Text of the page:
Owner Interest. The evicting owner must own a 25 percent interest in the property only if the interest was recorded on or before February 21, 1991.

To take things one step further and in order to protect senior and disabled tenants and households with children, some tenants are protected from procedurally proper OMI evictions altogether. Senior tenants over the age of 60 or disabled tenants who are SSI eligible with 10 or more years tenancy or catastrophically ill tenants with SSI eligibility with 5 or more years tenancy receive special protections.

These tenants cannot be evicted for OMI unless every unit in the multi-unit building, besides the unit occupied by the landlord, is occupied by such tenants and if the landlord is evicting for a relative who is age 60 or older. Any tenant who claims to have protected status must notify the owner of the tenant’s protected status within specific time and manner requirements. Households with children that have a tenancy of at least 12 months are also protected unless the OMI eviction is not during the school year, the landlord will move in with a child, or the landlord only owns one unit in the building.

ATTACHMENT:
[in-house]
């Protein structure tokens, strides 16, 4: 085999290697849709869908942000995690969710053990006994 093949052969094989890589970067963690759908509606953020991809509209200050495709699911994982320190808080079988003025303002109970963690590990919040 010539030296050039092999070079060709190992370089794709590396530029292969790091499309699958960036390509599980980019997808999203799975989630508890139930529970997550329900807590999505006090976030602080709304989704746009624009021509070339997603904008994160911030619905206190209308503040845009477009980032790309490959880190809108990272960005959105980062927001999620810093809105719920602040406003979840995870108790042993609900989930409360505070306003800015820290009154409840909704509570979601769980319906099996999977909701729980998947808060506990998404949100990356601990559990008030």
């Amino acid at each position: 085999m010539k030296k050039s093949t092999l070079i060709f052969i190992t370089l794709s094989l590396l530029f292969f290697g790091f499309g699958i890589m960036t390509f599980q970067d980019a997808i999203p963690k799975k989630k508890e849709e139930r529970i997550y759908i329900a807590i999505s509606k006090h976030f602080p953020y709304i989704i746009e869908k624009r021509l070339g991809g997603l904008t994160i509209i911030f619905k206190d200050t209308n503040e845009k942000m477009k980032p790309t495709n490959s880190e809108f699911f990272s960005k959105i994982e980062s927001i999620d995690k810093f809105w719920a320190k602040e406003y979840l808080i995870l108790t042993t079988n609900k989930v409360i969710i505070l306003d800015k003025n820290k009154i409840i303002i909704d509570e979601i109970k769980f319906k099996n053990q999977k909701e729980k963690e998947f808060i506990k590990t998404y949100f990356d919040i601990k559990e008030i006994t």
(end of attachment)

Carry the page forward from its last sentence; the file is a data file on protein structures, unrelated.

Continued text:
An important and frequently ignored component of an OMI eviction is that landlords must pay relocation amounts to tenants.

This payment is above and beyond any security deposits, and the tenant is not prevented from negotiating a higher relocation payment. The landlord must pay half of the relocation payment at the time of the eviction notice and the other half when the tenant vacates. Tenants who are children under 18 years of age are also entitled to relocation payments. For Eviction Notices served after March 1, 2015, tenants who lived in the unit for one year or longer are entitled to $5,551.00 each, and up to a maximum of $16,653.00 per unit. Tenants that are over the age of 60, disabled, or households with children are entitled to an additional $3,701.00.